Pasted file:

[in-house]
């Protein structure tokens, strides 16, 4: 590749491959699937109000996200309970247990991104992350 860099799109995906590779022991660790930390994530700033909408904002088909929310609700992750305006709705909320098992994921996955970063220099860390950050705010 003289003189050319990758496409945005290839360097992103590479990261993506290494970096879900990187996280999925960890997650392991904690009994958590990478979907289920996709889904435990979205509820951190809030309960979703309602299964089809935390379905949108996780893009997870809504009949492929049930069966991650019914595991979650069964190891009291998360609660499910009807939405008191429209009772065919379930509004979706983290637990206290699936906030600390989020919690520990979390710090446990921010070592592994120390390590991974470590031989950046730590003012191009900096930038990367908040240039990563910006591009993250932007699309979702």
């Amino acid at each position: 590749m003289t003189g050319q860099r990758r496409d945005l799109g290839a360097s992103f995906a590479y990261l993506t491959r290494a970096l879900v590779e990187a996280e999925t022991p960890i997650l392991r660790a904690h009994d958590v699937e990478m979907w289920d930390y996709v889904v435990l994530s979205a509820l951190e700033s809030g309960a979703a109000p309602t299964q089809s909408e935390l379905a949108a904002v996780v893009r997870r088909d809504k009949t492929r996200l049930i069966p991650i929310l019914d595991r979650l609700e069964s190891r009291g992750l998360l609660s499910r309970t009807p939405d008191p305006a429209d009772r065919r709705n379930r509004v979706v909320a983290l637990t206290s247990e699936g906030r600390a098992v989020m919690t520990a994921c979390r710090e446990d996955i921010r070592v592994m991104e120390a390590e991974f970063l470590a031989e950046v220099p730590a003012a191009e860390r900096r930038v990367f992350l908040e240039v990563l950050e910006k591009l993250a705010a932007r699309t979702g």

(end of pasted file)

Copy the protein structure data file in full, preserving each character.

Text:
[in-house]
């Protein structure tokens, strides 16, 4: 590749491959699937109000996200309970247990991104992350 860099799109995906590779022991660790930390994530700033909408904002088909929310609700992750305006709705909320098992994921996955970063220099860390950050705010 003289003189050319990758496409945005290839360097992103590479990261993506290494970096879900990187996280999925960890997650392991904690009994958590990478979907289920996709889904435990979205509820951190809030309960979703309602299964089809935390379905949108996780893009997870809504009949492929049930069966991650019914595991979650069964190891009291998360609660499910009807939405008191429209009772065919379930509004979706983290637990206290699936906030600390989020919690520990979390710090446990921010070592592994120390390590991974470590031989950046730590003012191009900096930038990367908040240039990563910006591009993250932007699309979702």
């Amino acid at each position: 590749m003289t003189g050319q860099r990758r496409d945005l799109g290839a360097s992103f995906a590479y990261l993506t491959r290494a970096l879900v590779e990187a996280e999925t022991p960890i997650l392991r660790a904690h009994d958590v699937e990478m979907w289920d930390y996709v889904v435990l994530s979205a509820l951190e700033s809030g309960a979703a109000p309602t299964q089809s909408e935390l379905a949108a904002v996780v893009r997870r088909d809504k009949t492929r996200l049930i069966p991650i929310l019914d595991r979650l609700e069964s190891r009291g992750l998360l609660s499910r309970t009807p939405d008191p305006a429209d009772r065919r709705n379930r509004v979706v909320a983290l637990t206290s247990e699936g906030r600390a098992v989020m919690t520990a994921c979390r710090e446990d996955i921010r070592v592994m991104e120390a390590e991974f970063l470590a031989e950046v220099p730590a003012a191009e860390r900096r930038v990367f992350l908040e240039v990563l950050e910006k591009l993250a705010a932007r699309t979702g």